Bonuses and pay raises handed to Guam Power Authority and Guam Waterworks Authority management and in-house lawyers led to a determination from the Office of the Attorney General that the pay raises were discussed illegally, behind closed doors.
The executive session in which the raises were discussed took place in November 2018 and the raises took effect the following year, in January 2019.
Attorney General Leevin Camacho was clear in reviewing the matter: because salary adjustments were discussed behind closed doors, the CCU violated the Open Government Law and the raises were void. Any adjustments already disbursed needed to be paid back.
But the AG hasn't decided whether to pursue criminal prosecution.
"We share the public’s interest in ensuring that laws are followed," Camacho's office stated recently. "However, violation of the Open Government Law is not enough to secure a criminal conviction; we are required to prove beyond a reasonable doubt that there was an intention to break the law."
In December 2019, the Office of Public Accountability also issued the findings of its review on the matter. The CCU failed to comply with the Open Government Law and violated the law prohibiting bonus pay when it issued pay raises to unclassified individuals, elected Public Auditor Benjamin Cruz's office found. Cruz is a former legislative speaker and Supreme Court justice.
Moreover, the CCU failed to conduct formal performance evaluations for general managers of Guam Power and Guam Waterworks authorities, who received pay increments and bonuses between fiscal years 2015 and 2019, according to Cruz's office.
$1.3M for a manager's pay over a decade without showing an employment contract exists
Because it had limited access to employee personnel information, the OPA also referred the matter to the Office of the Attorney General, after it could not find proper documents to support the employment of the former GWA chief financial officer, who was paid $1.3 million from 2008 to 2018.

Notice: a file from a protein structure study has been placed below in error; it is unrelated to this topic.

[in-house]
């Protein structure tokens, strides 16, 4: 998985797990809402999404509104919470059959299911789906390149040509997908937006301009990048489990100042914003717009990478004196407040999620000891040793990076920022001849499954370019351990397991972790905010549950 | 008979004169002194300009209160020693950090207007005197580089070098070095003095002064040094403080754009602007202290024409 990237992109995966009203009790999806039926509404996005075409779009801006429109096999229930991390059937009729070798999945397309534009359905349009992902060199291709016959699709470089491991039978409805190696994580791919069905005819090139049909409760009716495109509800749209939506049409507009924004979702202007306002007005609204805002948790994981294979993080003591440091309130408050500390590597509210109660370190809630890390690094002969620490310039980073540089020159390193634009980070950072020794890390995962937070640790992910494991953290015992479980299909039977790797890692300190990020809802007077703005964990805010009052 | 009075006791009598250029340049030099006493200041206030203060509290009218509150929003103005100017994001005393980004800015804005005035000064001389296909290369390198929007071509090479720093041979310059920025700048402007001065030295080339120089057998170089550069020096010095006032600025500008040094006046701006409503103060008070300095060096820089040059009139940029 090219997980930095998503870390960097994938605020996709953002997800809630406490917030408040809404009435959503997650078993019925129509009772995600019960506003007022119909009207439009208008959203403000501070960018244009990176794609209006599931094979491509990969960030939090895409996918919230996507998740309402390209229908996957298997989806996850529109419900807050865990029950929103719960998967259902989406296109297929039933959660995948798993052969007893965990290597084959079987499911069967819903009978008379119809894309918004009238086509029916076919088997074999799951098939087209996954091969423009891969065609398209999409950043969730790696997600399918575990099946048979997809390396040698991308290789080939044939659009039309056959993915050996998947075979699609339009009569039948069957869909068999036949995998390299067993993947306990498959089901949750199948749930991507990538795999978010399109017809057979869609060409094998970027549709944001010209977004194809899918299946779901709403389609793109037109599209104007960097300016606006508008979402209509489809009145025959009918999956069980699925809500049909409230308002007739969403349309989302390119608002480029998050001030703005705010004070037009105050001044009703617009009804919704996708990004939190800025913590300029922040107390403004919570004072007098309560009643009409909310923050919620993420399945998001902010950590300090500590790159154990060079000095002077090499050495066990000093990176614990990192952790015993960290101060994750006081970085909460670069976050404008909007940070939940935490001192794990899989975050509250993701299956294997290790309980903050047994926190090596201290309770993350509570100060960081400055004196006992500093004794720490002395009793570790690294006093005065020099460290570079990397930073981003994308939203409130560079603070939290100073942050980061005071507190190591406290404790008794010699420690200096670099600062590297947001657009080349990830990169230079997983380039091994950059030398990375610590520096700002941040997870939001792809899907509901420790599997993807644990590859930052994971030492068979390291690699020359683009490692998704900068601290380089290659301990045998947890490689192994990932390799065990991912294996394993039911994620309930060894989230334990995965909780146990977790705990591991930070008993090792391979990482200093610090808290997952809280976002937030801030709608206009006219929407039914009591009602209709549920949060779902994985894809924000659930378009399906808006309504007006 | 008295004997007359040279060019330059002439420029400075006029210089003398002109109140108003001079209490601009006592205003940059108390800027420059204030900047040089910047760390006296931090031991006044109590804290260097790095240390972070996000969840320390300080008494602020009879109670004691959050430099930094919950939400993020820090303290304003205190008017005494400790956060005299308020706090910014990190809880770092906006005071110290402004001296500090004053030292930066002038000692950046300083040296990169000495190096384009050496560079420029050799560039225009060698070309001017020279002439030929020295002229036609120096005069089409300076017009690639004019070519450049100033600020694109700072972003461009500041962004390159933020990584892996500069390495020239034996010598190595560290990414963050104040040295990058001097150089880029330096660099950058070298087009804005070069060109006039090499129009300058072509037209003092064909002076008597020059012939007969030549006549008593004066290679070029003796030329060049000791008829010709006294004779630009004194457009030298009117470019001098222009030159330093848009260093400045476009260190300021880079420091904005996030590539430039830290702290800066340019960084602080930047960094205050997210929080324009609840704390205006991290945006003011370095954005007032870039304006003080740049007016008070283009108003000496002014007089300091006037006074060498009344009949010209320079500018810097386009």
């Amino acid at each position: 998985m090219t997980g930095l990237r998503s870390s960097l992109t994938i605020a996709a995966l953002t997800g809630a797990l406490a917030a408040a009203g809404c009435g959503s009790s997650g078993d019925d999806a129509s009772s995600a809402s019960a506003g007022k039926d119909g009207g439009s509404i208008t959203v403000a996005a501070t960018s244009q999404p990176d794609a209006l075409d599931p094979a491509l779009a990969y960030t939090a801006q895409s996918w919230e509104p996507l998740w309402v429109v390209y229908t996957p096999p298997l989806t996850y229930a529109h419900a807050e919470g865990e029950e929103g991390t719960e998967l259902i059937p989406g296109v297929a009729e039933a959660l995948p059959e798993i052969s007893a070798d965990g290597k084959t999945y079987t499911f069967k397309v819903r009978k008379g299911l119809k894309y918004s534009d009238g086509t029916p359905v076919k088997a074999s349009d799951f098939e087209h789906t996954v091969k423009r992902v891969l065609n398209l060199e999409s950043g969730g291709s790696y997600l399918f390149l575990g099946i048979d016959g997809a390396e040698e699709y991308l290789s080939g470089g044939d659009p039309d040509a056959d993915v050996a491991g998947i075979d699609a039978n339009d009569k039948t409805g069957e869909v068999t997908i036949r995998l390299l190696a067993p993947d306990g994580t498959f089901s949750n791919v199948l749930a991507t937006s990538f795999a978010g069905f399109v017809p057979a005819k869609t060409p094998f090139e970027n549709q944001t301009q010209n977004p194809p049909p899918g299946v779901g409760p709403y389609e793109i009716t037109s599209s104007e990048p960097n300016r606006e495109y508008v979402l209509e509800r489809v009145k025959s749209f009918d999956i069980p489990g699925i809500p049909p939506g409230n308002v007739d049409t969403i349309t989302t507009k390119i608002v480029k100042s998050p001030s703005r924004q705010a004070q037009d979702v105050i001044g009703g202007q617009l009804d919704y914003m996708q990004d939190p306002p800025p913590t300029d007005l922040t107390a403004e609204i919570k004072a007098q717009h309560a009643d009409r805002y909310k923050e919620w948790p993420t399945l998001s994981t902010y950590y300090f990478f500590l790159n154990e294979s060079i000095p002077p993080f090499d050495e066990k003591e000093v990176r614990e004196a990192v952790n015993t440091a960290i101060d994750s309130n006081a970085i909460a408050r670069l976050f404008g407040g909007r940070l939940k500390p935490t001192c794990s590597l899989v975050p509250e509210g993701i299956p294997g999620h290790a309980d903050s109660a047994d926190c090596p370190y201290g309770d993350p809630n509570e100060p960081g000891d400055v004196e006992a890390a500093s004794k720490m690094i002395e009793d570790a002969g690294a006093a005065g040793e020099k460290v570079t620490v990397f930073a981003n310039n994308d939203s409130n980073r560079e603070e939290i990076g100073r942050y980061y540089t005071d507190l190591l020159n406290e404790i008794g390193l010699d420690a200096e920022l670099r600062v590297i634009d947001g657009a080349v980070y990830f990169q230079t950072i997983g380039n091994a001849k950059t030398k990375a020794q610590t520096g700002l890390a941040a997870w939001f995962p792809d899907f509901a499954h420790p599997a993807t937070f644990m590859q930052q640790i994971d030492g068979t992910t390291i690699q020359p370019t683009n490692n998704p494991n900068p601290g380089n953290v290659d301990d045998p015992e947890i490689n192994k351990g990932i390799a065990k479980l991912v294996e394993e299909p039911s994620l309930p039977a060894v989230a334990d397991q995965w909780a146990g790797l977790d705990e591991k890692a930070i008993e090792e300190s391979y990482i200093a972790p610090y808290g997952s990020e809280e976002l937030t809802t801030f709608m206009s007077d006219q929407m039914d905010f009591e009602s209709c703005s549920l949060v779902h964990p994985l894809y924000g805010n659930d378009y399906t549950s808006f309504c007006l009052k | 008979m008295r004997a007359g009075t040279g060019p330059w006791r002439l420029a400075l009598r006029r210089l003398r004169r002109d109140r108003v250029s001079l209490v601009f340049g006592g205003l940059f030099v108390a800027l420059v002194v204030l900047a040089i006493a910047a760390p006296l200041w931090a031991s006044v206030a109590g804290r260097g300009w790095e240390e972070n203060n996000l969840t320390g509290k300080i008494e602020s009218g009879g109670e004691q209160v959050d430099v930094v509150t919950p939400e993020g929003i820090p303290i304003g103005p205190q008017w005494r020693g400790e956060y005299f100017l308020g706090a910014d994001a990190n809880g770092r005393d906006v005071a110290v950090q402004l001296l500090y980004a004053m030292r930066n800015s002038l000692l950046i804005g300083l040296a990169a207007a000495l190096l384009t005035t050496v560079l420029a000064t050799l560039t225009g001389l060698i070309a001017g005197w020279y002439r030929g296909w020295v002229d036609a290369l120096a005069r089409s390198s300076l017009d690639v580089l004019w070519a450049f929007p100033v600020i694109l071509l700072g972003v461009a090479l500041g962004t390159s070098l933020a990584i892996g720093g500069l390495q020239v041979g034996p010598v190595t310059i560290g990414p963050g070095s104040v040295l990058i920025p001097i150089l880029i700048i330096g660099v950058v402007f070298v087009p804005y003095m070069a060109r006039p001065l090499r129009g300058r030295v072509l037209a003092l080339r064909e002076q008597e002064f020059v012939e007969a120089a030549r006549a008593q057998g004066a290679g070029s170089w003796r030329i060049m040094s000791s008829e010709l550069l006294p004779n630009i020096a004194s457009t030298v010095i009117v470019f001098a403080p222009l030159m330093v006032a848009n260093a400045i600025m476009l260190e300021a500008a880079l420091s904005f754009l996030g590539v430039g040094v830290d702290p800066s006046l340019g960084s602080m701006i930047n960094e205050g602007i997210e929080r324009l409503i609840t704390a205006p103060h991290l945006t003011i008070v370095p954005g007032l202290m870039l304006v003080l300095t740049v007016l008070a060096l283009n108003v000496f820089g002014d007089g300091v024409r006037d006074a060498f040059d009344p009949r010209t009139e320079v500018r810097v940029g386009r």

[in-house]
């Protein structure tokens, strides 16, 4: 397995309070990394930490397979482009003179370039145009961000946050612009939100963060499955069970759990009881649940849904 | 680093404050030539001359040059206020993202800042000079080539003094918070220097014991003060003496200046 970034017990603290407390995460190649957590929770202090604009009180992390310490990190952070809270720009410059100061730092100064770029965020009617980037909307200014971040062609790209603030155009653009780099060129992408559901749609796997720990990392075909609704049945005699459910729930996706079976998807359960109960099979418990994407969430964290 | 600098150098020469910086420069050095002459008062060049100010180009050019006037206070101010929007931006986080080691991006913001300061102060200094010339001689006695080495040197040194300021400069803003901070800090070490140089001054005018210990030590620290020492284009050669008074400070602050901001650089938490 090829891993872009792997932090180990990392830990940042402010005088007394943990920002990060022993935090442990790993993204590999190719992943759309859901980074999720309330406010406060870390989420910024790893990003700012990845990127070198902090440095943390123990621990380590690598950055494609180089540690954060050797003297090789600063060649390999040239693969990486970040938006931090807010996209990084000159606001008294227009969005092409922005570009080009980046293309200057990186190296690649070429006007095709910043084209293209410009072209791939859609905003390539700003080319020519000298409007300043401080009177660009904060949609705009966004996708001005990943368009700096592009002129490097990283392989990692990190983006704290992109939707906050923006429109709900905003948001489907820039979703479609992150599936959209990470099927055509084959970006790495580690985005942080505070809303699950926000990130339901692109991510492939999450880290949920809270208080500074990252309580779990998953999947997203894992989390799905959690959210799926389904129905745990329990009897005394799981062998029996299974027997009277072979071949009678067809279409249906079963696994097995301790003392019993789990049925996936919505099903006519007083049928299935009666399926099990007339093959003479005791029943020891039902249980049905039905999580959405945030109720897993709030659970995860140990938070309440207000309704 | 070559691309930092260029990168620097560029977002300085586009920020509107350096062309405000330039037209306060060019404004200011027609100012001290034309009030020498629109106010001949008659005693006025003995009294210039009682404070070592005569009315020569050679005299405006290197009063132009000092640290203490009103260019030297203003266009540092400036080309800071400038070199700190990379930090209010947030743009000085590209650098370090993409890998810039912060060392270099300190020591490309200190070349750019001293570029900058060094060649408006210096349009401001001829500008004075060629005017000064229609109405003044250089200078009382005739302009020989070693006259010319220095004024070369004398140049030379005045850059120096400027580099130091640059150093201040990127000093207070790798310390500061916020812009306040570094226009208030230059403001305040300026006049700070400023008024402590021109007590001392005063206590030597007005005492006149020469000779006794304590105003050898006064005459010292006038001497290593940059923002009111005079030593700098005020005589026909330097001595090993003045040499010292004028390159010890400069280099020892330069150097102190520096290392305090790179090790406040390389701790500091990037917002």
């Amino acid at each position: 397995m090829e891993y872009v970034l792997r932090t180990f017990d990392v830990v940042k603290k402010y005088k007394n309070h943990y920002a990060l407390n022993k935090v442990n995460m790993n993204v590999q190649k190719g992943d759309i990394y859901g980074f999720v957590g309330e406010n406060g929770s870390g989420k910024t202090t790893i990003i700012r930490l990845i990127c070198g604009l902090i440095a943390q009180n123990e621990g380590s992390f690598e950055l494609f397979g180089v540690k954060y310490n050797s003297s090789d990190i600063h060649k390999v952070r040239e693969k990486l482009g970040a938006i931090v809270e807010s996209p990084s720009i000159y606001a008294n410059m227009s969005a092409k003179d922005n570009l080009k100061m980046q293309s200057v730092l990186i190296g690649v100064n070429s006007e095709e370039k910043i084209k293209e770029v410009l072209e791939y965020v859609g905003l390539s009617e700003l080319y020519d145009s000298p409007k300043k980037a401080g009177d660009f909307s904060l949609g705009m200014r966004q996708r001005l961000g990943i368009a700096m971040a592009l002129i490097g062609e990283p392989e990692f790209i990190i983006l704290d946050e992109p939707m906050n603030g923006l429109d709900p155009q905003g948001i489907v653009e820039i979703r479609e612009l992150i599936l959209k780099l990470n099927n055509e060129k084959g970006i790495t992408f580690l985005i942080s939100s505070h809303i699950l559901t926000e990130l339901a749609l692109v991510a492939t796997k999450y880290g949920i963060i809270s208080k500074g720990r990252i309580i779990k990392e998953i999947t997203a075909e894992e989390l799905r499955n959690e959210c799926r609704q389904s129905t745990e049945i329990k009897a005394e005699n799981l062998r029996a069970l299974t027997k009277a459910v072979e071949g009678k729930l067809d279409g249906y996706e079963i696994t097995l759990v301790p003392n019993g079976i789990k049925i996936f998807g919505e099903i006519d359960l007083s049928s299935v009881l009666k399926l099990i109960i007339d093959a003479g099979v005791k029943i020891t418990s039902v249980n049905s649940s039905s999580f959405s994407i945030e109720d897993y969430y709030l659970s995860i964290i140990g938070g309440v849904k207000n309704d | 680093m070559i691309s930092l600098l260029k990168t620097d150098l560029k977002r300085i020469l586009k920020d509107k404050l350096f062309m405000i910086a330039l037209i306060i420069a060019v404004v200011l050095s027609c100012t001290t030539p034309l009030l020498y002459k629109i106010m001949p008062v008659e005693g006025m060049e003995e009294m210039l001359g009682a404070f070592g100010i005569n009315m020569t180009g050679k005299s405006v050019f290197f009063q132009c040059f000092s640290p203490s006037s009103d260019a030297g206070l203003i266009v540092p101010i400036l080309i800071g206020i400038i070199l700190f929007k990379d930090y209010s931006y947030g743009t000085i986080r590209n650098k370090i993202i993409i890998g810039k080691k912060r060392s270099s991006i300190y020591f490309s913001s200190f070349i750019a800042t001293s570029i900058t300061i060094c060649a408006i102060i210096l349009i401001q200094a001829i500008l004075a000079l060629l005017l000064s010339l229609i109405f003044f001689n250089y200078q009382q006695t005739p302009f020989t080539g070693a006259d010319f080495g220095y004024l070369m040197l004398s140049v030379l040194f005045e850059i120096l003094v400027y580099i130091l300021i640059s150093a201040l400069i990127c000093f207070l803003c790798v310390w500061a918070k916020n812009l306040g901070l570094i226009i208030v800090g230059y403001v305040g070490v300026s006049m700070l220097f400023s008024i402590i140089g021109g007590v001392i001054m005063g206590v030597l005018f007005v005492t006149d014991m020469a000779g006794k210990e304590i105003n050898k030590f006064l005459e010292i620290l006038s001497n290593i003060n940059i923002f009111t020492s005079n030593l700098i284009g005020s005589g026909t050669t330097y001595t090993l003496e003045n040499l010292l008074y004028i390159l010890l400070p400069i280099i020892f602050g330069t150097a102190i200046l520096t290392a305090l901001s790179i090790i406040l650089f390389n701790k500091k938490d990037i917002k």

The AG's office subsequently issued a response to the OPA finding, stating the threshold for criminal prosecution on the matter must show there was intent on the part of the officials who approved the raises behind closed doors – to break the law.
The Guam Daily Post has learned that prior legal counsel advised Commissioner Simon Sanchez about the prohibition on discussion of pay in executive session through emails in 2014. Sanchez said he'd forgotten about the emails but did ask the current counsel about the proper procedure when the pay raise were to be discussed. Nothing was said similar to the prior advice, according to Sanchez.
The pay raises were ultimately rescinded and the executive session minutes were released.
The CCU also hired an independent lawyer to conduct a series of meetings to determine how to handle the matter and whether certain records should be disclosed to the public.
Some of the top brass at utilities opted to pay back their raises all at once while others chose a payment plan.
The minutes revealed that official performance evaluations on GPA and GWA general managers were not being conducted, in compliance with the law.
The CCU had adopted a performance evaluation policy for power and water executives in 2018 but hadn't been following the policy. The commission is working to rectify those issues, according to CCU Chairman Joey Duenas.
He had also taken responsibility for the illegal pay raise discussions, stating that he should have done a better job chairing the November 2018 meeting.